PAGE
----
Southern Creole Foods is a Creole food manufacturing and distribution company that produces classic soups, authentic seasonings and sauces that are chef inspired. (Photo courtesy of Southern Creole Foods)
Last Modified: Monday, February 22, 2016 11:58 AM
JENNINGS -- The old James Ward Elementary School could soon become the home of a Texas-based Creole food manufacturing and distribution company.
The Jeff Davis Parish School Board is considering a five-year, $62,000 lease-to-own agreement with Southern Creole Foods of Beaumont, Texas.
Under the agreement, the company would pay 36 payments of $500 for a total of $18,000, with the remaining purchase price of $44,000 to be paid in 24 installments of $1,834, or paid in full, whichever comes first.
“This would bring a tenant to an otherwise empty building and provide a new business on the south side of Jennings,” said District Attorney Michael Cassidy, who is negotiating the lease for the School Board. “It would be a valuable service and provide much-needed jobs to that area.”
The board has been negotiating the terms of the lease since accepting a bid in August from Southern Creole Foods, represented by Olivia Lawdins.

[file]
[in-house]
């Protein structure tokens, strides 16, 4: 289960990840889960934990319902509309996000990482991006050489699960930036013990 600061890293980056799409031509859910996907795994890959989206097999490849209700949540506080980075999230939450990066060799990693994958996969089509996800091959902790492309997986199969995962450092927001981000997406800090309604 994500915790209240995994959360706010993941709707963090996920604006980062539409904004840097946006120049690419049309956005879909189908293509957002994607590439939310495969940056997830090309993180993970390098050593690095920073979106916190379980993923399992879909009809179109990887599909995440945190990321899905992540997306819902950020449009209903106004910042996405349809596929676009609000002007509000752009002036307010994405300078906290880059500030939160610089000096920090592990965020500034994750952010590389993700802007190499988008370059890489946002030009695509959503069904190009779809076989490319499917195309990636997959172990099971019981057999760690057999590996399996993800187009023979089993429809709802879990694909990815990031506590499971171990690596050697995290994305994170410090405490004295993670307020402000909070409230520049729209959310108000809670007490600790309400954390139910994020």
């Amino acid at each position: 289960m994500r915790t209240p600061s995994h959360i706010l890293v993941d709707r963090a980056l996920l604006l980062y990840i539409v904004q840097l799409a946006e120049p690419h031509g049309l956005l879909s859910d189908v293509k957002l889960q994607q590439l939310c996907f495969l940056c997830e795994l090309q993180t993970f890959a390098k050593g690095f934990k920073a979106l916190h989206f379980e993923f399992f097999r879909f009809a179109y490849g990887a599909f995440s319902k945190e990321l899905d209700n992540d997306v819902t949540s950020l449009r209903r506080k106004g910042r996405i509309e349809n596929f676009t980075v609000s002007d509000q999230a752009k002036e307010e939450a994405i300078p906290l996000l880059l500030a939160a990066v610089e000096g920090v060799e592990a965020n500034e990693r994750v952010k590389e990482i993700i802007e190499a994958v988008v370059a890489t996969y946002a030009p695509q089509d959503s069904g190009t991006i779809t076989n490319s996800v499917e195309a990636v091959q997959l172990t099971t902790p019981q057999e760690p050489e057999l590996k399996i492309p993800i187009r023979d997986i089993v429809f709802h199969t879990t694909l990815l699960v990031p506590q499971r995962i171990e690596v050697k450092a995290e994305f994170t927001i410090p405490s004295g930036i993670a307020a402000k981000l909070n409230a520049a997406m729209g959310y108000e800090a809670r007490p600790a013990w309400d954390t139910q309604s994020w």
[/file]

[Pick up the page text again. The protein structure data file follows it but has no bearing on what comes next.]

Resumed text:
Superintendent Brian Lejeune said there have not been a lot of offers on the building because it is not in the best condition. The building has sat empty for 11 years, since the school was moved to the former Northside Junior High on Shankland Avenue.
“It costs us more to insure and maintain every year than it is actually worth, and it’s sitting there empty,” Lejeune said. “We are paying $22,000 a year to carry insurance on it. That’s $66,000 in the three years it has been on the market.”
The School Board discussed the lease Thursday, but members delayed final approval, saying they needed more time to review the lease terms after questions were raised about subleasing, insurance and breach of agreement.
Because the property and building are so large, the company wants to sublet it without prior notice to the School Board, Cassidy said.
He said the board needs to review the contract and decide who has what rights, including insurance liability, he said.
The law requires the School Board, as owners of the property, to carry liability insurance on the building. But there are some issues of concern regarding liability, Cassidy said.
The board’s current insurance will pay for any major injury that could occur because of the condition of building, he said.
Southern Creole Foods will also have to its own liability insurance as the tenant to cover any injuries caused by its fault or negligence, Cassidy said.
“We also need to decide what would happen if they should breach the terms of the lease,” he said. “What if they make improvements to the building but breach the lease? I feel we should remain the owner of those improvements.”